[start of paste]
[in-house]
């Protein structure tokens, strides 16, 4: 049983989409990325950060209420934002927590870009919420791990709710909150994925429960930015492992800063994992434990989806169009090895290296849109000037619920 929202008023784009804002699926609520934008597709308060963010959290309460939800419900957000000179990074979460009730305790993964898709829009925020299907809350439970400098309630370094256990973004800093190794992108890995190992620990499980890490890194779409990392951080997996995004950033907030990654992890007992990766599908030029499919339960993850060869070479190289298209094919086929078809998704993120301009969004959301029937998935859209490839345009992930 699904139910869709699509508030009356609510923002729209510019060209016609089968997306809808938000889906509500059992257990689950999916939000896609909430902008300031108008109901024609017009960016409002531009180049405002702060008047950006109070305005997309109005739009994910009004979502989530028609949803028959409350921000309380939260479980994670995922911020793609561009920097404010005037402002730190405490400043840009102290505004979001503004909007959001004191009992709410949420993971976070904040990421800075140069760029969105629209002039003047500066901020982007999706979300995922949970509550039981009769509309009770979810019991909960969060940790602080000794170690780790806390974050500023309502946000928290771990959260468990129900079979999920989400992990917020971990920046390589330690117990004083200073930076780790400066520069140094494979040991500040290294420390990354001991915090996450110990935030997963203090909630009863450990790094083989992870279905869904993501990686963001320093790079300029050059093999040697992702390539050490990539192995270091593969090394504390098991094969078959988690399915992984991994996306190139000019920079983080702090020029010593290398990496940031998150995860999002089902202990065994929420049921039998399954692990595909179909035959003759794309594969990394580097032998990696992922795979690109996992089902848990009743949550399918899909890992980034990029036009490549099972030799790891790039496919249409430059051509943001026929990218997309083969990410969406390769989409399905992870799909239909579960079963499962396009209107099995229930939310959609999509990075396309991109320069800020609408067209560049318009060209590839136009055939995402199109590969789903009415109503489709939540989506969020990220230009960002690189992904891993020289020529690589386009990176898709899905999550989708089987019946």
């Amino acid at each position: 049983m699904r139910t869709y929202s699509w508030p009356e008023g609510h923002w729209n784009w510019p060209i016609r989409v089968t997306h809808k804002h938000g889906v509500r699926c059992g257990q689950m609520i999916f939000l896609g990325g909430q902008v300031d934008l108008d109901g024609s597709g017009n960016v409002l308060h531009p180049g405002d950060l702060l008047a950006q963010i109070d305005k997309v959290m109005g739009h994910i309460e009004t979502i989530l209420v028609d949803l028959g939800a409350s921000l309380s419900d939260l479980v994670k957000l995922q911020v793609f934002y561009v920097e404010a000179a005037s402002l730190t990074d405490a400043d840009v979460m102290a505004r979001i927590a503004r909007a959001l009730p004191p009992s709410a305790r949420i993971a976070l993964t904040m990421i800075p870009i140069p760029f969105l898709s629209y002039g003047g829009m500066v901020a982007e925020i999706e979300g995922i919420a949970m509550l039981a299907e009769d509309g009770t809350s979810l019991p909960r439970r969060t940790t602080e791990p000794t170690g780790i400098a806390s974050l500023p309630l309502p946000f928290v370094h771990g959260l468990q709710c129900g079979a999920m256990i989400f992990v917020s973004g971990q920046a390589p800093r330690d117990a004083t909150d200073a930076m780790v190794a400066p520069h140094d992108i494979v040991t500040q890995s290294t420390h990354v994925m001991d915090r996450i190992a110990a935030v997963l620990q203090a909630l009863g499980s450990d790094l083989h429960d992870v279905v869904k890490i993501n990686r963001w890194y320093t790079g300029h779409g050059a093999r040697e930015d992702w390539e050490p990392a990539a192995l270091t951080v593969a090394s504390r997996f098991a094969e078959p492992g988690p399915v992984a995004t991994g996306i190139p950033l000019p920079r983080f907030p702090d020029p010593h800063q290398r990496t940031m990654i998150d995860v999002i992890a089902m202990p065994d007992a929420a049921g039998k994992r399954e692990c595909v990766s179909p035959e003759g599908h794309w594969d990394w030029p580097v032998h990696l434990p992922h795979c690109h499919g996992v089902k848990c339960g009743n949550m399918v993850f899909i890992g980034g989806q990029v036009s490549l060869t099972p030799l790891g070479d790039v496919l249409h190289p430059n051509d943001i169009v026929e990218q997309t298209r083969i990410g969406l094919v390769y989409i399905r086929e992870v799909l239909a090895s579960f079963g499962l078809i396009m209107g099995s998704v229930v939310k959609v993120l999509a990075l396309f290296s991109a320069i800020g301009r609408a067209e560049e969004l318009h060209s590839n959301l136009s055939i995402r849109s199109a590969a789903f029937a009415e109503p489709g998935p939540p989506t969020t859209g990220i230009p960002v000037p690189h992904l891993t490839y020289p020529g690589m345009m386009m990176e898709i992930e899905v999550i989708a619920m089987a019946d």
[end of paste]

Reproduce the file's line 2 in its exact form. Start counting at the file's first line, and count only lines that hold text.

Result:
């Protein structure tokens, strides 16, 4: 049983989409990325950060209420934002927590870009919420791990709710909150994925429960930015492992800063994992434990989806169009090895290296849109000037619920 929202008023784009804002699926609520934008597709308060963010959290309460939800419900957000000179990074979460009730305790993964898709829009925020299907809350439970400098309630370094256990973004800093190794992108890995190992620990499980890490890194779409990392951080997996995004950033907030990654992890007992990766599908030029499919339960993850060869070479190289298209094919086929078809998704993120301009969004959301029937998935859209490839345009992930 699904139910869709699509508030009356609510923002729209510019060209016609089968997306809808938000889906509500059992257990689950999916939000896609909430902008300031108008109901024609017009960016409002531009180049405002702060008047950006109070305005997309109005739009994910009004979502989530028609949803028959409350921000309380939260479980994670995922911020793609561009920097404010005037402002730190405490400043840009102290505004979001503004909007959001004191009992709410949420993971976070904040990421800075140069760029969105629209002039003047500066901020982007999706979300995922949970509550039981009769509309009770979810019991909960969060940790602080000794170690780790806390974050500023309502946000928290771990959260468990129900079979999920989400992990917020971990920046390589330690117990004083200073930076780790400066520069140094494979040991500040290294420390990354001991915090996450110990935030997963203090909630009863450990790094083989992870279905869904993501990686963001320093790079300029050059093999040697992702390539050490990539192995270091593969090394504390098991094969078959988690399915992984991994996306190139000019920079983080702090020029010593290398990496940031998150995860999002089902202990065994929420049921039998399954692990595909179909035959003759794309594969990394580097032998990696992922795979690109996992089902848990009743949550399918899909890992980034990029036009490549099972030799790891790039496919249409430059051509943001026929990218997309083969990410969406390769989409399905992870799909239909579960079963499962396009209107099995229930939310959609999509990075396309991109320069800020609408067209560049318009060209590839136009055939995402199109590969789903009415109503489709939540989506969020990220230009960002690189992904891993020289020529690589386009990176898709899905999550989708089987019946």